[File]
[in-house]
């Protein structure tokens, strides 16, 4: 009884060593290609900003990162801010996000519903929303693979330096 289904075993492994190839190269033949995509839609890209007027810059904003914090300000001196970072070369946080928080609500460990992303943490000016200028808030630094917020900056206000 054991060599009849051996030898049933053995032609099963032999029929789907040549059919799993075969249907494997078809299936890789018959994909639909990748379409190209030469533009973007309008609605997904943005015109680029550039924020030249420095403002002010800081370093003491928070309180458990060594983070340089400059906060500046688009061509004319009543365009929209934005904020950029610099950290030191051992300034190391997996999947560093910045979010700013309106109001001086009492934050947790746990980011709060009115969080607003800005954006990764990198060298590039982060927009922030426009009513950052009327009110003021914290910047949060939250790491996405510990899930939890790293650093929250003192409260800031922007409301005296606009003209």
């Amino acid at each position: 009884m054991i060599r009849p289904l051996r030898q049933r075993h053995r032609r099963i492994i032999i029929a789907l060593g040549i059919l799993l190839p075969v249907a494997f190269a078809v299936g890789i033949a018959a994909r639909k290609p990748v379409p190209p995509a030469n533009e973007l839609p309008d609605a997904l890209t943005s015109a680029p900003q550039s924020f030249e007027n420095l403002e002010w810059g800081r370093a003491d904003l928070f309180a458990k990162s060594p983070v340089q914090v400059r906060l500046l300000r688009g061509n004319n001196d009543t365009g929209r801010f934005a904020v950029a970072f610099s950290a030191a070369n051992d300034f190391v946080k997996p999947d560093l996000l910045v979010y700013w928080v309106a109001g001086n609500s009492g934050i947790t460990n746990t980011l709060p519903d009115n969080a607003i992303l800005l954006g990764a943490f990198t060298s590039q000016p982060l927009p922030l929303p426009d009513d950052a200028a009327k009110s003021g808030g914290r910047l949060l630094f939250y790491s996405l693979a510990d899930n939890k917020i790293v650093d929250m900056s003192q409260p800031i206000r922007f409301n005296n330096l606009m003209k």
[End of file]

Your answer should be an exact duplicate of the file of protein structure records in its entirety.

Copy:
[in-house]
């Protein structure tokens, strides 16, 4: 009884060593290609900003990162801010996000519903929303693979330096 289904075993492994190839190269033949995509839609890209007027810059904003914090300000001196970072070369946080928080609500460990992303943490000016200028808030630094917020900056206000 054991060599009849051996030898049933053995032609099963032999029929789907040549059919799993075969249907494997078809299936890789018959994909639909990748379409190209030469533009973007309008609605997904943005015109680029550039924020030249420095403002002010800081370093003491928070309180458990060594983070340089400059906060500046688009061509004319009543365009929209934005904020950029610099950290030191051992300034190391997996999947560093910045979010700013309106109001001086009492934050947790746990980011709060009115969080607003800005954006990764990198060298590039982060927009922030426009009513950052009327009110003021914290910047949060939250790491996405510990899930939890790293650093929250003192409260800031922007409301005296606009003209």
């Amino acid at each position: 009884m054991i060599r009849p289904l051996r030898q049933r075993h053995r032609r099963i492994i032999i029929a789907l060593g040549i059919l799993l190839p075969v249907a494997f190269a078809v299936g890789i033949a018959a994909r639909k290609p990748v379409p190209p995509a030469n533009e973007l839609p309008d609605a997904l890209t943005s015109a680029p900003q550039s924020f030249e007027n420095l403002e002010w810059g800081r370093a003491d904003l928070f309180a458990k990162s060594p983070v340089q914090v400059r906060l500046l300000r688009g061509n004319n001196d009543t365009g929209r801010f934005a904020v950029a970072f610099s950290a030191a070369n051992d300034f190391v946080k997996p999947d560093l996000l910045v979010y700013w928080v309106a109001g001086n609500s009492g934050i947790t460990n746990t980011l709060p519903d009115n969080a607003i992303l800005l954006g990764a943490f990198t060298s590039q000016p982060l927009p922030l929303p426009d009513d950052a200028a009327k009110s003021g808030g914290r910047l949060l630094f939250y790491s996405l693979a510990d899930n939890k917020i790293v650093d929250m900056s003192q409260p800031i206000r922007f409301n005296n330096l606009m003209k």